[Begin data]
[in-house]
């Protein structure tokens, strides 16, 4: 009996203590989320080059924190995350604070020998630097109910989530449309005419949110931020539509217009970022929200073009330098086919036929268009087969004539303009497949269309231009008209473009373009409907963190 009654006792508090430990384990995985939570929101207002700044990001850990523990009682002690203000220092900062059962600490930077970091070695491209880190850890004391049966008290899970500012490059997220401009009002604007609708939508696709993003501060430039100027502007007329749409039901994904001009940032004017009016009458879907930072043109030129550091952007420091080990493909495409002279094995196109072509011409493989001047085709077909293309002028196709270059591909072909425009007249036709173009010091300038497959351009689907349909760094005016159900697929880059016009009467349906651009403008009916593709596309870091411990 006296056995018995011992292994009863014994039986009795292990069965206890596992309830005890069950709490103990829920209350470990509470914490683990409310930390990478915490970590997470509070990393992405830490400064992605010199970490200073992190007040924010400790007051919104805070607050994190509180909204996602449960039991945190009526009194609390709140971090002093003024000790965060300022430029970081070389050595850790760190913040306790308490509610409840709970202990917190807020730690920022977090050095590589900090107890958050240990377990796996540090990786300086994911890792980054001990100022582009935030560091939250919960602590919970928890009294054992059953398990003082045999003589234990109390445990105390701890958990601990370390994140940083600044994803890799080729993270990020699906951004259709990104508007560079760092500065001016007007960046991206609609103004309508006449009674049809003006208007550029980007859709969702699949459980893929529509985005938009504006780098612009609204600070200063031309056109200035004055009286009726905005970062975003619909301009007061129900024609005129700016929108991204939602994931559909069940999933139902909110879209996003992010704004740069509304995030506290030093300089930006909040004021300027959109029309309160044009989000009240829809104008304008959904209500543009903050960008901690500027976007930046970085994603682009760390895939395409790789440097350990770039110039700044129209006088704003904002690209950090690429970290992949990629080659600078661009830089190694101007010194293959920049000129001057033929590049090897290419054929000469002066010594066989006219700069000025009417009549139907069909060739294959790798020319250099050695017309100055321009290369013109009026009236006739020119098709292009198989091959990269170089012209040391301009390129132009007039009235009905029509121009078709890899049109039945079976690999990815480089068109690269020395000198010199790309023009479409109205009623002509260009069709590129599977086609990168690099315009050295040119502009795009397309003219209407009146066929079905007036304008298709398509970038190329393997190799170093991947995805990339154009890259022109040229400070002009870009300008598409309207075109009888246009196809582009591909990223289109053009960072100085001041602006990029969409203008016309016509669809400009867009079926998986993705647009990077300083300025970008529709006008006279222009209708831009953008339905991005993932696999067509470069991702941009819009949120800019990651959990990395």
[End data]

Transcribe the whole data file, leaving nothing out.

[in-house]
């Protein structure tokens, strides 16, 4: 009996203590989320080059924190995350604070020998630097109910989530449309005419949110931020539509217009970022929200073009330098086919036929268009087969004539303009497949269309231009008209473009373009409907963190 009654006792508090430990384990995985939570929101207002700044990001850990523990009682002690203000220092900062059962600490930077970091070695491209880190850890004391049966008290899970500012490059997220401009009002604007609708939508696709993003501060430039100027502007007329749409039901994904001009940032004017009016009458879907930072043109030129550091952007420091080990493909495409002279094995196109072509011409493989001047085709077909293309002028196709270059591909072909425009007249036709173009010091300038497959351009689907349909760094005016159900697929880059016009009467349906651009403008009916593709596309870091411990 006296056995018995011992292994009863014994039986009795292990069965206890596992309830005890069950709490103990829920209350470990509470914490683990409310930390990478915490970590997470509070990393992405830490400064992605010199970490200073992190007040924010400790007051919104805070607050994190509180909204996602449960039991945190009526009194609390709140971090002093003024000790965060300022430029970081070389050595850790760190913040306790308490509610409840709970202990917190807020730690920022977090050095590589900090107890958050240990377990796996540090990786300086994911890792980054001990100022582009935030560091939250919960602590919970928890009294054992059953398990003082045999003589234990109390445990105390701890958990601990370390994140940083600044994803890799080729993270990020699906951004259709990104508007560079760092500065001016007007960046991206609609103004309508006449009674049809003006208007550029980007859709969702699949459980893929529509985005938009504006780098612009609204600070200063031309056109200035004055009286009726905005970062975003619909301009007061129900024609005129700016929108991204939602994931559909069940999933139902909110879209996003992010704004740069509304995030506290030093300089930006909040004021300027959109029309309160044009989000009240829809104008304008959904209500543009903050960008901690500027976007930046970085994603682009760390895939395409790789440097350990770039110039700044129209006088704003904002690209950090690429970290992949990629080659600078661009830089190694101007010194293959920049000129001057033929590049090897290419054929000469002066010594066989006219700069000025009417009549139907069909060739294959790798020319250099050695017309100055321009290369013109009026009236006739020119098709292009198989091959990269170089012209040391301009390129132009007039009235009905029509121009078709890899049109039945079976690999990815480089068109690269020395000198010199790309023009479409109205009623002509260009069709590129599977086609990168690099315009050295040119502009795009397309003219209407009146066929079905007036304008298709398509970038190329393997190799170093991947995805990339154009890259022109040229400070002009870009300008598409309207075109009888246009196809582009591909990223289109053009960072100085001041602006990029969409203008016309016509669809400009867009079926998986993705647009990077300083300025970008529709006008006279222009209708831009953008339905991005993932696999067509470069991702941009819009949120800019990651959990990395």